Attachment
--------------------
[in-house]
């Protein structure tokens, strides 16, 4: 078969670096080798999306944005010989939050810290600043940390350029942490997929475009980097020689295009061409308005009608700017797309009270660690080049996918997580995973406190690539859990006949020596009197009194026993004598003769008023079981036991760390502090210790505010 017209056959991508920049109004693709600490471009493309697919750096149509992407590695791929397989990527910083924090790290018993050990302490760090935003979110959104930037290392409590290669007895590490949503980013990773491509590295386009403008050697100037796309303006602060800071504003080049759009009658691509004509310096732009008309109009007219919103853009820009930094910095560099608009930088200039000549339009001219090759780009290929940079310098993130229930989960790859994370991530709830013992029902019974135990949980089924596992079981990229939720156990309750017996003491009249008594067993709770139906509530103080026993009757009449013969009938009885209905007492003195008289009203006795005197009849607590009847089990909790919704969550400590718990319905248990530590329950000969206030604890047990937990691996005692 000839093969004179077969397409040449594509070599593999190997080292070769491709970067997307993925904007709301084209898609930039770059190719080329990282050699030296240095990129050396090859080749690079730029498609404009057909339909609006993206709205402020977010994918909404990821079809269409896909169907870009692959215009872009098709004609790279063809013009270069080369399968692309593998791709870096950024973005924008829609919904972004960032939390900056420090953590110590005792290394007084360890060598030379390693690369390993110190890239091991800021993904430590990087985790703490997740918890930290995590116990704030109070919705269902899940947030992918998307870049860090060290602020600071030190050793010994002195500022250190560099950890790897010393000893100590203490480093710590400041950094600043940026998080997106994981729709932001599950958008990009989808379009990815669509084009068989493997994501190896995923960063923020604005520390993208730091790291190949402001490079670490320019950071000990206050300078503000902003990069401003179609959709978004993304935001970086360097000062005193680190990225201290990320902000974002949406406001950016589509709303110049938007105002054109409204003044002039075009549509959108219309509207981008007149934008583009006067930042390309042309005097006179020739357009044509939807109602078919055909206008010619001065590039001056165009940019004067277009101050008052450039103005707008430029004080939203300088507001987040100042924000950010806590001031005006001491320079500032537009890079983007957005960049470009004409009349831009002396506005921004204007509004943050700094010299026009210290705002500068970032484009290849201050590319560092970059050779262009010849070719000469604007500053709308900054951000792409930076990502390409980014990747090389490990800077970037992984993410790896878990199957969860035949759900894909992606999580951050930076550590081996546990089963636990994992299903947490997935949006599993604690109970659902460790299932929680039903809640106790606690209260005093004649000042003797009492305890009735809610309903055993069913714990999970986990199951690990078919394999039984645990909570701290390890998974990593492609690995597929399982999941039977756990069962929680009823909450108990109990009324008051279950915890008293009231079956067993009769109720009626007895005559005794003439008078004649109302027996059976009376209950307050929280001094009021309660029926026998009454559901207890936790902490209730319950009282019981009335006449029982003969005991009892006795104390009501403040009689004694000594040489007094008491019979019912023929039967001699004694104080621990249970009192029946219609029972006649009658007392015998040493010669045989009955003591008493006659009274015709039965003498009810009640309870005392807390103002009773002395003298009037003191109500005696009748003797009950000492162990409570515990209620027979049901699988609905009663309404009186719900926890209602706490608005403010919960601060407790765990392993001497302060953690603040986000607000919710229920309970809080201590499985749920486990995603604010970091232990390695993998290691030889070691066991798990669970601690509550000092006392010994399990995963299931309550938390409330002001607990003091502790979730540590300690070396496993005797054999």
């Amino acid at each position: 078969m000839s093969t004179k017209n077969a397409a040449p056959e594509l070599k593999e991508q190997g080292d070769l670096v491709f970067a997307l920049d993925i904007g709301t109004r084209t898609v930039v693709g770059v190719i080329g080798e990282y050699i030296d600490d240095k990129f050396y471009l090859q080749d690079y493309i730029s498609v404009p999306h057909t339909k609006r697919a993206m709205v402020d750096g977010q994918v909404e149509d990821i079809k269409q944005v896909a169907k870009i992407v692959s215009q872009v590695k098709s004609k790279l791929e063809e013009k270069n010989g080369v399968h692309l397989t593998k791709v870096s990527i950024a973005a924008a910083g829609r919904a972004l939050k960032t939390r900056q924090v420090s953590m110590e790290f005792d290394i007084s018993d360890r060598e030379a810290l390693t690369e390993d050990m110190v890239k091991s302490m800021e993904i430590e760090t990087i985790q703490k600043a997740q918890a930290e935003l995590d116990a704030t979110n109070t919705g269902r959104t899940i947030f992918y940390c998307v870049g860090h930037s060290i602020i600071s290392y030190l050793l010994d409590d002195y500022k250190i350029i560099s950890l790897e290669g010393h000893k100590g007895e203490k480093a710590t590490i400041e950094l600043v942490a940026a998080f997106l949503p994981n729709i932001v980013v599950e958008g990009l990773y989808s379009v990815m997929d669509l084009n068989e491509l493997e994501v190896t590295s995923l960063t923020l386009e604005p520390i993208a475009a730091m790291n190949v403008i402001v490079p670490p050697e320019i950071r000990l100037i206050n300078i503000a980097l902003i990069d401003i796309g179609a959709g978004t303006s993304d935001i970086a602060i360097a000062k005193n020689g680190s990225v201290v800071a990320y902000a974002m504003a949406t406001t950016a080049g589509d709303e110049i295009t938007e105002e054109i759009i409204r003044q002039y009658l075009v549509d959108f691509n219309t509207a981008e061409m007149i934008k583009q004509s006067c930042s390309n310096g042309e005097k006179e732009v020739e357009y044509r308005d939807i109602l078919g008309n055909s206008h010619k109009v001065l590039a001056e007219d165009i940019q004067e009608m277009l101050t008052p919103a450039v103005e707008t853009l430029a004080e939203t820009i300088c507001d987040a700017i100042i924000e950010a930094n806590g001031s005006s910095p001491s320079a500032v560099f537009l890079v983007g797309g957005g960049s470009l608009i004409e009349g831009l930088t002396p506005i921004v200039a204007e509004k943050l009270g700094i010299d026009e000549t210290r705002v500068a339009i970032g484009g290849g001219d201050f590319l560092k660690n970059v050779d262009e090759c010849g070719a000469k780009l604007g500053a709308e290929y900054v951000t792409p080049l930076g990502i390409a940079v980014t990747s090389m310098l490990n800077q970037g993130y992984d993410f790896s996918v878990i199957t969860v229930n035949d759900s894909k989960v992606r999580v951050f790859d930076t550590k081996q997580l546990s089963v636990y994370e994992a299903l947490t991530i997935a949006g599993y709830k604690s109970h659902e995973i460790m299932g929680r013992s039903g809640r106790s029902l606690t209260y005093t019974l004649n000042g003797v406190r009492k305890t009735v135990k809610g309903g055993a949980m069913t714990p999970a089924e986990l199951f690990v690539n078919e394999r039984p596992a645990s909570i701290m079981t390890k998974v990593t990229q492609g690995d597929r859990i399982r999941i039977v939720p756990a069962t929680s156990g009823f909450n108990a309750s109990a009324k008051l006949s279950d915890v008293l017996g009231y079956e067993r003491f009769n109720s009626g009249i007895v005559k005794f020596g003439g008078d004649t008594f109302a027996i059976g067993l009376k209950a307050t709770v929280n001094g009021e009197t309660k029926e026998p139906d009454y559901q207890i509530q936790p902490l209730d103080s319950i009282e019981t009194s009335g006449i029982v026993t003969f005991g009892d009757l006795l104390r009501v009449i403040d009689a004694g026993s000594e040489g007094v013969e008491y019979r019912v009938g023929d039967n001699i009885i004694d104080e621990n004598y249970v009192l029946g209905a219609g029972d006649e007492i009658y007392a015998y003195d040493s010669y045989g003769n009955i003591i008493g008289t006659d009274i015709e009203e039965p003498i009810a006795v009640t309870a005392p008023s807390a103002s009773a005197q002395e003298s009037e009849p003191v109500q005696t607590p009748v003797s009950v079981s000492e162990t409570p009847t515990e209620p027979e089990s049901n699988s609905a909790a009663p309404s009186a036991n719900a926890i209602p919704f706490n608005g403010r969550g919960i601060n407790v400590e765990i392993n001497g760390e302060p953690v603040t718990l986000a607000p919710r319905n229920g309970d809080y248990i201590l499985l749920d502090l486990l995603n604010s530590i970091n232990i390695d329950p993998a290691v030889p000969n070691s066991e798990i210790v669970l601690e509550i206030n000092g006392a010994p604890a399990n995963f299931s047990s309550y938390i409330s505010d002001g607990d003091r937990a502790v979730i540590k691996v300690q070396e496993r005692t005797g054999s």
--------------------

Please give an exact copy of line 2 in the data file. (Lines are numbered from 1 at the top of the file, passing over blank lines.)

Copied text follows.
């Protein structure tokens, strides 16, 4: 078969670096080798999306944005010989939050810290600043940390350029942490997929475009980097020689295009061409308005009608700017797309009270660690080049996918997580995973406190690539859990006949020596009197009194026993004598003769008023079981036991760390502090210790505010 017209056959991508920049109004693709600490471009493309697919750096149509992407590695791929397989990527910083924090790290018993050990302490760090935003979110959104930037290392409590290669007895590490949503980013990773491509590295386009403008050697100037796309303006602060800071504003080049759009009658691509004509310096732009008309109009007219919103853009820009930094910095560099608009930088200039000549339009001219090759780009290929940079310098993130229930989960790859994370991530709830013992029902019974135990949980089924596992079981990229939720156990309750017996003491009249008594067993709770139906509530103080026993009757009449013969009938009885209905007492003195008289009203006795005197009849607590009847089990909790919704969550400590718990319905248990530590329950000969206030604890047990937990691996005692 000839093969004179077969397409040449594509070599593999190997080292070769491709970067997307993925904007709301084209898609930039770059190719080329990282050699030296240095990129050396090859080749690079730029498609404009057909339909609006993206709205402020977010994918909404990821079809269409896909169907870009692959215009872009098709004609790279063809013009270069080369399968692309593998791709870096950024973005924008829609919904972004960032939390900056420090953590110590005792290394007084360890060598030379390693690369390993110190890239091991800021993904430590990087985790703490997740918890930290995590116990704030109070919705269902899940947030992918998307870049860090060290602020600071030190050793010994002195500022250190560099950890790897010393000893100590203490480093710590400041950094600043940026998080997106994981729709932001599950958008990009989808379009990815669509084009068989493997994501190896995923960063923020604005520390993208730091790291190949402001490079670490320019950071000990206050300078503000902003990069401003179609959709978004993304935001970086360097000062005193680190990225201290990320902000974002949406406001950016589509709303110049938007105002054109409204003044002039075009549509959108219309509207981008007149934008583009006067930042390309042309005097006179020739357009044509939807109602078919055909206008010619001065590039001056165009940019004067277009101050008052450039103005707008430029004080939203300088507001987040100042924000950010806590001031005006001491320079500032537009890079983007957005960049470009004409009349831009002396506005921004204007509004943050700094010299026009210290705002500068970032484009290849201050590319560092970059050779262009010849070719000469604007500053709308900054951000792409930076990502390409980014990747090389490990800077970037992984993410790896878990199957969860035949759900894909992606999580951050930076550590081996546990089963636990994992299903947490997935949006599993604690109970659902460790299932929680039903809640106790606690209260005093004649000042003797009492305890009735809610309903055993069913714990999970986990199951690990078919394999039984645990909570701290390890998974990593492609690995597929399982999941039977756990069962929680009823909450108990109990009324008051279950915890008293009231079956067993009769109720009626007895005559005794003439008078004649109302027996059976009376209950307050929280001094009021309660029926026998009454559901207890936790902490209730319950009282019981009335006449029982003969005991009892006795104390009501403040009689004694000594040489007094008491019979019912023929039967001699004694104080621990249970009192029946219609029972006649009658007392015998040493010669045989009955003591008493006659009274015709039965003498009810009640309870005392807390103002009773002395003298009037003191109500005696009748003797009950000492162990409570515990209620027979049901699988609905009663309404009186719900926890209602706490608005403010919960601060407790765990392993001497302060953690603040986000607000919710229920309970809080201590499985749920486990995603604010970091232990390695993998290691030889070691066991798990669970601690509550000092006392010994399990995963299931309550938390409330002001607990003091502790979730540590300690070396496993005797054999």